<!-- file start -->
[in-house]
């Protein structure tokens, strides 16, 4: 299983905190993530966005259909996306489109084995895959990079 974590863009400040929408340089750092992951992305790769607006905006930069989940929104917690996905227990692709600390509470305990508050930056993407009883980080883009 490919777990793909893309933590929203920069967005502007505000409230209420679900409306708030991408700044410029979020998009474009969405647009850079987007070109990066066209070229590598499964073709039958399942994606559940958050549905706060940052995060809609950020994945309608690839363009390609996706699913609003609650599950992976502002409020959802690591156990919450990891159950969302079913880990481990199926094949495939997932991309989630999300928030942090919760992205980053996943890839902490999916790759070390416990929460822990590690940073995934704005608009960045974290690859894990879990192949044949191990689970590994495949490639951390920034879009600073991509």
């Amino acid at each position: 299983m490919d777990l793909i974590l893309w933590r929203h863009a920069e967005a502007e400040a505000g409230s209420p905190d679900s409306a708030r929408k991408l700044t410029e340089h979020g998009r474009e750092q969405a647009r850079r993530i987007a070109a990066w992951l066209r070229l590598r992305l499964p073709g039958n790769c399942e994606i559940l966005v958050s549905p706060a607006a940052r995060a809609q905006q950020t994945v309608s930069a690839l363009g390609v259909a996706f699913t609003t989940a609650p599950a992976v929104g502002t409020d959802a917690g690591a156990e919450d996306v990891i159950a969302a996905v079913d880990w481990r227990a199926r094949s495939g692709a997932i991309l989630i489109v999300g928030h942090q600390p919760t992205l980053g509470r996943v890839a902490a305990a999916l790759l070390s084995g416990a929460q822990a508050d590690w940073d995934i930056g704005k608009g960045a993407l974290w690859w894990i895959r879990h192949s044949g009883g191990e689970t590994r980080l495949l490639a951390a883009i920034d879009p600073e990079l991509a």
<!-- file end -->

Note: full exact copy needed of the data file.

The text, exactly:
[in-house]
């Protein structure tokens, strides 16, 4: 299983905190993530966005259909996306489109084995895959990079 974590863009400040929408340089750092992951992305790769607006905006930069989940929104917690996905227990692709600390509470305990508050930056993407009883980080883009 490919777990793909893309933590929203920069967005502007505000409230209420679900409306708030991408700044410029979020998009474009969405647009850079987007070109990066066209070229590598499964073709039958399942994606559940958050549905706060940052995060809609950020994945309608690839363009390609996706699913609003609650599950992976502002409020959802690591156990919450990891159950969302079913880990481990199926094949495939997932991309989630999300928030942090919760992205980053996943890839902490999916790759070390416990929460822990590690940073995934704005608009960045974290690859894990879990192949044949191990689970590994495949490639951390920034879009600073991509």
């Amino acid at each position: 299983m490919d777990l793909i974590l893309w933590r929203h863009a920069e967005a502007e400040a505000g409230s209420p905190d679900s409306a708030r929408k991408l700044t410029e340089h979020g998009r474009e750092q969405a647009r850079r993530i987007a070109a990066w992951l066209r070229l590598r992305l499964p073709g039958n790769c399942e994606i559940l966005v958050s549905p706060a607006a940052r995060a809609q905006q950020t994945v309608s930069a690839l363009g390609v259909a996706f699913t609003t989940a609650p599950a992976v929104g502002t409020d959802a917690g690591a156990e919450d996306v990891i159950a969302a996905v079913d880990w481990r227990a199926r094949s495939g692709a997932i991309l989630i489109v999300g928030h942090q600390p919760t992205l980053g509470r996943v890839a902490a305990a999916l790759l070390s084995g416990a929460q822990a508050d590690w940073d995934i930056g704005k608009g960045a993407l974290w690859w894990i895959r879990h192949s044949g009883g191990e689970t590994r980080l495949l490639a951390a883009i920034d879009p600073e990079l991509a």